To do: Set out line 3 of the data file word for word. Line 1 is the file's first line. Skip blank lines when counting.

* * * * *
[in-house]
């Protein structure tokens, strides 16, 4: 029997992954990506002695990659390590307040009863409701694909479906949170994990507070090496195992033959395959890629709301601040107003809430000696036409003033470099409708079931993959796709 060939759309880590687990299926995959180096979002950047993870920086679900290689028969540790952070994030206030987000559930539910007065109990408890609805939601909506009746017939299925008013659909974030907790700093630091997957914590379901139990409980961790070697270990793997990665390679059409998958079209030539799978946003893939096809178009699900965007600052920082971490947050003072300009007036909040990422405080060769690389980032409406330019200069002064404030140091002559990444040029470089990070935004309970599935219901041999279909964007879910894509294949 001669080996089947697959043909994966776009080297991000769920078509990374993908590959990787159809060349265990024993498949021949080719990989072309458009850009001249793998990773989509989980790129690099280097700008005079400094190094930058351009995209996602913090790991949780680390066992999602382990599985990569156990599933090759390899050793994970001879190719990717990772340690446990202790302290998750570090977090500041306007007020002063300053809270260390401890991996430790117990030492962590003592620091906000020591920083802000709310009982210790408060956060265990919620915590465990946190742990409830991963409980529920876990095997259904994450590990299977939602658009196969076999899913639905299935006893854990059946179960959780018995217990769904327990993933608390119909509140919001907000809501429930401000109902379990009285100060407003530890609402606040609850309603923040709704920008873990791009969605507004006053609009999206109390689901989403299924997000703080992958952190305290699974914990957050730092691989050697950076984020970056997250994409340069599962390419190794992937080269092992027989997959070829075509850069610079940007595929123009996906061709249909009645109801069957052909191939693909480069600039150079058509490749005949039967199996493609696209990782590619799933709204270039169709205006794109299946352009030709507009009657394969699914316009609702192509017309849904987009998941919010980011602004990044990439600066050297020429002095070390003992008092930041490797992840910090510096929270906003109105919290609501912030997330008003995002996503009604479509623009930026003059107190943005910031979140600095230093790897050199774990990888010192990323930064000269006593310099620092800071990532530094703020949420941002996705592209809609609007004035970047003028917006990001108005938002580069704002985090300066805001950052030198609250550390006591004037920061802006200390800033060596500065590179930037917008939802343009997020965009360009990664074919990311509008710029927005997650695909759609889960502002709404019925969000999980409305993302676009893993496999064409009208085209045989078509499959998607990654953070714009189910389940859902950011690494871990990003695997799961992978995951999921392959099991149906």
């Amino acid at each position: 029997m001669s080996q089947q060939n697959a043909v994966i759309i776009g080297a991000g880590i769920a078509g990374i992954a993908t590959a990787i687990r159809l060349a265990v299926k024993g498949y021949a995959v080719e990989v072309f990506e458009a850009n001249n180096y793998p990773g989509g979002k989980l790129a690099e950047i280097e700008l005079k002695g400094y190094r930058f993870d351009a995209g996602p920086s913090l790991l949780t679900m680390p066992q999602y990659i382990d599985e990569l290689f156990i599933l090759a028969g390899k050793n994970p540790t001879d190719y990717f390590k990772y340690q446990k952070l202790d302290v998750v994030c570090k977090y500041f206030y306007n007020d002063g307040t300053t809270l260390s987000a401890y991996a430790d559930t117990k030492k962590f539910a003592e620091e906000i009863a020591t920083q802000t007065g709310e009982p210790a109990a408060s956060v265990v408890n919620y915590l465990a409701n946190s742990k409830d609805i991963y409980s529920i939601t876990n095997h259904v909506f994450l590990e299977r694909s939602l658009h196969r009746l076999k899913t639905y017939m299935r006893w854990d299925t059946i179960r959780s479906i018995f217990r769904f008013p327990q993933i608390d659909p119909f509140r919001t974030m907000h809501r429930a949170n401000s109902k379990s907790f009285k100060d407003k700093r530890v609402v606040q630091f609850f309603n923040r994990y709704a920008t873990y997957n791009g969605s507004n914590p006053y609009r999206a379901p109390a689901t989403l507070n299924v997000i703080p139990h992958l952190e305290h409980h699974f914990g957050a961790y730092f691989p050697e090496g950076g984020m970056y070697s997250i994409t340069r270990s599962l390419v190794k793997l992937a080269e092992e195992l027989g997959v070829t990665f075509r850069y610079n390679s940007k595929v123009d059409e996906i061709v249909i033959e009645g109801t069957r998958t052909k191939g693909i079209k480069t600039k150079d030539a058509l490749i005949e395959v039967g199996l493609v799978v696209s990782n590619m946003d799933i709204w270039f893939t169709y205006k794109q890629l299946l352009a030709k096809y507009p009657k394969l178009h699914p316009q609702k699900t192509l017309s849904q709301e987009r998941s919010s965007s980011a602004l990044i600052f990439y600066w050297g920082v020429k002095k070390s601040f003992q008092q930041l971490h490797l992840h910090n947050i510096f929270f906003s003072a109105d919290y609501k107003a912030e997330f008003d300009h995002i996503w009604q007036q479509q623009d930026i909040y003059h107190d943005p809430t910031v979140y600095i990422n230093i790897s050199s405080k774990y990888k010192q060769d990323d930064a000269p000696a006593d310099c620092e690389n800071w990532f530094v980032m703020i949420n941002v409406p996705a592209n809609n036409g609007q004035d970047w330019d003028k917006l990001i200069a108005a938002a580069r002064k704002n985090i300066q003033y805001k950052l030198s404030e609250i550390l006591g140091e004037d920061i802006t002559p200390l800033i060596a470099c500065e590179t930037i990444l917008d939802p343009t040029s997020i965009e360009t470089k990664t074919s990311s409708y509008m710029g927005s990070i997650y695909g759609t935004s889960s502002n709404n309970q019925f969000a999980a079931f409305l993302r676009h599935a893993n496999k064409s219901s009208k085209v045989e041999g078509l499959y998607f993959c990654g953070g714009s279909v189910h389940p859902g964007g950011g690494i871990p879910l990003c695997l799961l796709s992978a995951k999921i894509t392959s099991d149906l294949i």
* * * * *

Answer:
């Amino acid at each position: 029997m001669s080996q089947q060939n697959a043909v994966i759309i776009g080297a991000g880590i769920a078509g990374i992954a993908t590959a990787i687990r159809l060349a265990v299926k024993g498949y021949a995959v080719e990989v072309f990506e458009a850009n001249n180096y793998p990773g989509g979002k989980l790129a690099e950047i280097e700008l005079k002695g400094y190094r930058f993870d351009a995209g996602p920086s913090l790991l949780t679900m680390p066992q999602y990659i382990d599985e990569l290689f156990i599933l090759a028969g390899k050793n994970p540790t001879d190719y990717f390590k990772y340690q446990k952070l202790d302290v998750v994030c570090k977090y500041f206030y306007n007020d002063g307040t300053t809270l260390s987000a401890y991996a430790d559930t117990k030492k962590f539910a003592e620091e906000i009863a020591t920083q802000t007065g709310e009982p210790a109990a408060s956060v265990v408890n919620y915590l465990a409701n946190s742990k409830d609805i991963y409980s529920i939601t876990n095997h259904v909506f994450l590990e299977r694909s939602l658009h196969r009746l076999k899913t639905y017939m299935r006893w854990d299925t059946i179960r959780s479906i018995f217990r769904f008013p327990q993933i608390d659909p119909f509140r919001t974030m907000h809501r429930a949170n401000s109902k379990s907790f009285k100060d407003k700093r530890v609402v606040q630091f609850f309603n923040r994990y709704a920008t873990y997957n791009g969605s507004n914590p006053y609009r999206a379901p109390a689901t989403l507070n299924v997000i703080p139990h992958l952190e305290h409980h699974f914990g957050a961790y730092f691989p050697e090496g950076g984020m970056y070697s997250i994409t340069r270990s599962l390419v190794k793997l992937a080269e092992e195992l027989g997959v070829t990665f075509r850069y610079n390679s940007k595929v123009d059409e996906i061709v249909i033959e009645g109801t069957r998958t052909k191939g693909i079209k480069t600039k150079d030539a058509l490749i005949e395959v039967g199996l493609v799978v696209s990782n590619m946003d799933i709204w270039f893939t169709y205006k794109q890629l299946l352009a030709k096809y507009p009657k394969l178009h699914p316009q609702k699900t192509l017309s849904q709301e987009r998941s919010s965007s980011a602004l990044i600052f990439y600066w050297g920082v020429k002095k070390s601040f003992q008092q930041l971490h490797l992840h910090n947050i510096f929270f906003s003072a109105d919290y609501k107003a912030e997330f008003d300009h995002i996503w009604q007036q479509q623009d930026i909040y003059h107190d943005p809430t910031v979140y600095i990422n230093i790897s050199s405080k774990y990888k010192q060769d990323d930064a000269p000696a006593d310099c620092e690389n800071w990532f530094v980032m703020i949420n941002v409406p996705a592209n809609n036409g609007q004035d970047w330019d003028k917006l990001i200069a108005a938002a580069r002064k704002n985090i300066q003033y805001k950052l030198s404030e609250i550390l006591g140091e004037d920061i802006t002559p200390l800033i060596a470099c500065e590179t930037i990444l917008d939802p343009t040029s997020i965009e360009t470089k990664t074919s990311s409708y509008m710029g927005s990070i997650y695909g759609t935004s889960s502002n709404n309970q019925f969000a999980a079931f409305l993302r676009h599935a893993n496999k064409s219901s009208k085209v045989e041999g078509l499959y998607f993959c990654g953070g714009s279909v189910h389940p859902g964007g950011g690494i871990p879910l990003c695997l799961l796709s992978a995951k999921i894509t392959s099991d149906l294949i």